Cognitive therapy versus exposure therapy for hypochondriasis (health anxiety): A randomized controlled trial
Last updated on 2nd March 2016
Excessive health anxiety is associated with high levels of distress, disability and increased health care use. It is common. A recent study - "Health anxiety in Australia: prevalence, comorbidity, disability and service use" - reported "Health anxiety affects approximately 5.7% of the Australian population across the lifespan and 3.4% met criteria for health anxiety at the time of the interview ... Health anxiety was associated with significantly more distress, impairment, disability and health service utilisation than that found in respondents without health anxiety. Conclusions: Health anxiety is non-trivial; it affects a significant proportion of the population and further research and clinical investigation of health anxiety is required." Other research has found varying prevalence rates of excessive health worry depending on the severity criteria being used, but there's general agreement that these disorders are common and debilitating. It's noteworthy that a 2011 study - "Prevalence of health anxiety problems in medical clinics" - screened over 23,000 people attending outpatient clinics and found 20% had significant health anxiety.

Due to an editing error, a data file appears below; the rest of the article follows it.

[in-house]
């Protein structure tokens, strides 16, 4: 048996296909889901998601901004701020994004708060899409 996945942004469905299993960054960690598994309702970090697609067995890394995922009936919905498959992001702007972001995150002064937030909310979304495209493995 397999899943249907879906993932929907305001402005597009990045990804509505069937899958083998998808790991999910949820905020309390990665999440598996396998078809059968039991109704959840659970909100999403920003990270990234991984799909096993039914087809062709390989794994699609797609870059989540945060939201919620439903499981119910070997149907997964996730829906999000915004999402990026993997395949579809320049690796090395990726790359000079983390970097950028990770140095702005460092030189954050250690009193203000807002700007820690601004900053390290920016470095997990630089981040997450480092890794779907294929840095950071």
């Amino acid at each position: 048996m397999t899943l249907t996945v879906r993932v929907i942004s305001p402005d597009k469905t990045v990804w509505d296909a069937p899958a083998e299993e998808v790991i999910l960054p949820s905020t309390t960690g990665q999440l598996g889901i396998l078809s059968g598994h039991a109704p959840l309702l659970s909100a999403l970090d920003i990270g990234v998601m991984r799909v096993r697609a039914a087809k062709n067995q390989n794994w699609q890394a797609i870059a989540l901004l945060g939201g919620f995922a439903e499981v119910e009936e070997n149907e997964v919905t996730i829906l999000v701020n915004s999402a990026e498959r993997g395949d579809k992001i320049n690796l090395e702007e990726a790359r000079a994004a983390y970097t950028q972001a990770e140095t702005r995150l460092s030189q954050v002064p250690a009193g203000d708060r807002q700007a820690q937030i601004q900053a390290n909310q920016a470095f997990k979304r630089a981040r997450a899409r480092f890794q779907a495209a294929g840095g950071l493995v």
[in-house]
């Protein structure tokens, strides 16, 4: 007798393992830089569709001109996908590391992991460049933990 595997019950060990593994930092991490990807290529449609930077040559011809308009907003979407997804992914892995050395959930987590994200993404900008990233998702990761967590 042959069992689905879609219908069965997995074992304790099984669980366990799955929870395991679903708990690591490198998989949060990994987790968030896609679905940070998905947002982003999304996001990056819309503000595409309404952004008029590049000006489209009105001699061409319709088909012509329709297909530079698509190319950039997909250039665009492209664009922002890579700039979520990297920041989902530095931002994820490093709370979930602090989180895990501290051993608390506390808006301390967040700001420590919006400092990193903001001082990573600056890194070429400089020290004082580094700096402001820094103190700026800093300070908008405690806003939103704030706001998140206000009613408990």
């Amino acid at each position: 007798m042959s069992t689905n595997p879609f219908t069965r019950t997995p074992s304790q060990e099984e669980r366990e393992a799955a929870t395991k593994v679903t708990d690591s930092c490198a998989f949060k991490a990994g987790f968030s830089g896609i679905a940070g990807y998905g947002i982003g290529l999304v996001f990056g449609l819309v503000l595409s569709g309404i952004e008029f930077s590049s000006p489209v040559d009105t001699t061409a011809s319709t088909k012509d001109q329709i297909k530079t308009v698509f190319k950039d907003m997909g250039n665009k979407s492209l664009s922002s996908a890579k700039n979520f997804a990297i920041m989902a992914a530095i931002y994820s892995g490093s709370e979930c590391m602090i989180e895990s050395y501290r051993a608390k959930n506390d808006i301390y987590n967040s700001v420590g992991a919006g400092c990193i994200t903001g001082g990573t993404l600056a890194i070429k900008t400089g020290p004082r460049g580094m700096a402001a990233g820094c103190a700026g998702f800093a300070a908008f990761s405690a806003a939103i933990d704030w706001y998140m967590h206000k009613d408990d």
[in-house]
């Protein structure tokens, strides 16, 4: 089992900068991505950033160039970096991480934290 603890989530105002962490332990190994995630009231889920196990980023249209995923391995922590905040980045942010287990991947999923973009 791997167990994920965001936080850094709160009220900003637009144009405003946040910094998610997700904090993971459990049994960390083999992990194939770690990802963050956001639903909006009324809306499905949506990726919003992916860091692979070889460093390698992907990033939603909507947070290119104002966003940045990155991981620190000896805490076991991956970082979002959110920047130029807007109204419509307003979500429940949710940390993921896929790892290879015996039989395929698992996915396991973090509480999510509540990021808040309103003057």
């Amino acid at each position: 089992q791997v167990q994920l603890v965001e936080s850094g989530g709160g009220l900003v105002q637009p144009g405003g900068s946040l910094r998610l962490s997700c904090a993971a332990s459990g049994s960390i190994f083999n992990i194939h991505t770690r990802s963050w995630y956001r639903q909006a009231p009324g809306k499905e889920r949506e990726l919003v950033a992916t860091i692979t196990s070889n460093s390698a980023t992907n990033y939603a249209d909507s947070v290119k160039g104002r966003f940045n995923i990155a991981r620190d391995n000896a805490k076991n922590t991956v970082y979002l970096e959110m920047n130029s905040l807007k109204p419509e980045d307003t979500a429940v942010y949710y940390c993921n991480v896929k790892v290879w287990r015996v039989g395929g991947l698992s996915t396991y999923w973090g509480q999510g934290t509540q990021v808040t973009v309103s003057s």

Understandably then, I have been interested for many years in how best to treat this disorder ... so I was fascinated by this summer's paper - "Cognitive therapy versus exposure therapy for hypochondriasis (health anxiety): A randomized controlled trial" - with it's intriguing summary "Objective: Cognitive-behavioral therapy has proven to be highly effective in the treatment of hypochondriasis and health anxiety. However, little is known about which therapeutic interventions are most promising. The aim of the present study was to compare the efficacy of cognitive therapy (CT) with exposure therapy (ET). Method: Eighty-four patients with a diagnosis of hypochondriasis were randomly allocated to CT, ET, or a waiting list (WL) control group. The primary outcome measure was a standardized interview that evaluated hypochondriacal cognitions as well as behaviors conducted by independent diagnosticians. Several self-report questionnaires were evaluated as secondary outcome measures. Treatment success was evaluated at posttreatment and at 1-year follow-up. Results: Both CT (Hedges's g = 1.01-1.11) and ET (Hedges's g = 1.21-1.24) demonstrated their efficacy in comparison with the WL in the primary outcome measure. Moreover, a significant reduction in depressive symptoms and bodily complaints was found in the secondary outcome measures for both treatments in comparison with the WL, but anxiety symptoms were only significantly reduced by ET. In a direct comparison, no significant differences were found between CT and ET in the primary or the secondary outcome measures. Regarding safety behaviors, we found a significantly larger improvement with ET than with CT in the completer analyses. Conclusions: The results suggest high efficacy of CT as well as ET in the treatment of hypochondriasis. Cognitive interventions were not a necessary condition for change of dysfunctional cognitions. These findings are relevant to the conceptualization and psychotherapeutic treatment of hypochondriasis and health anxiety."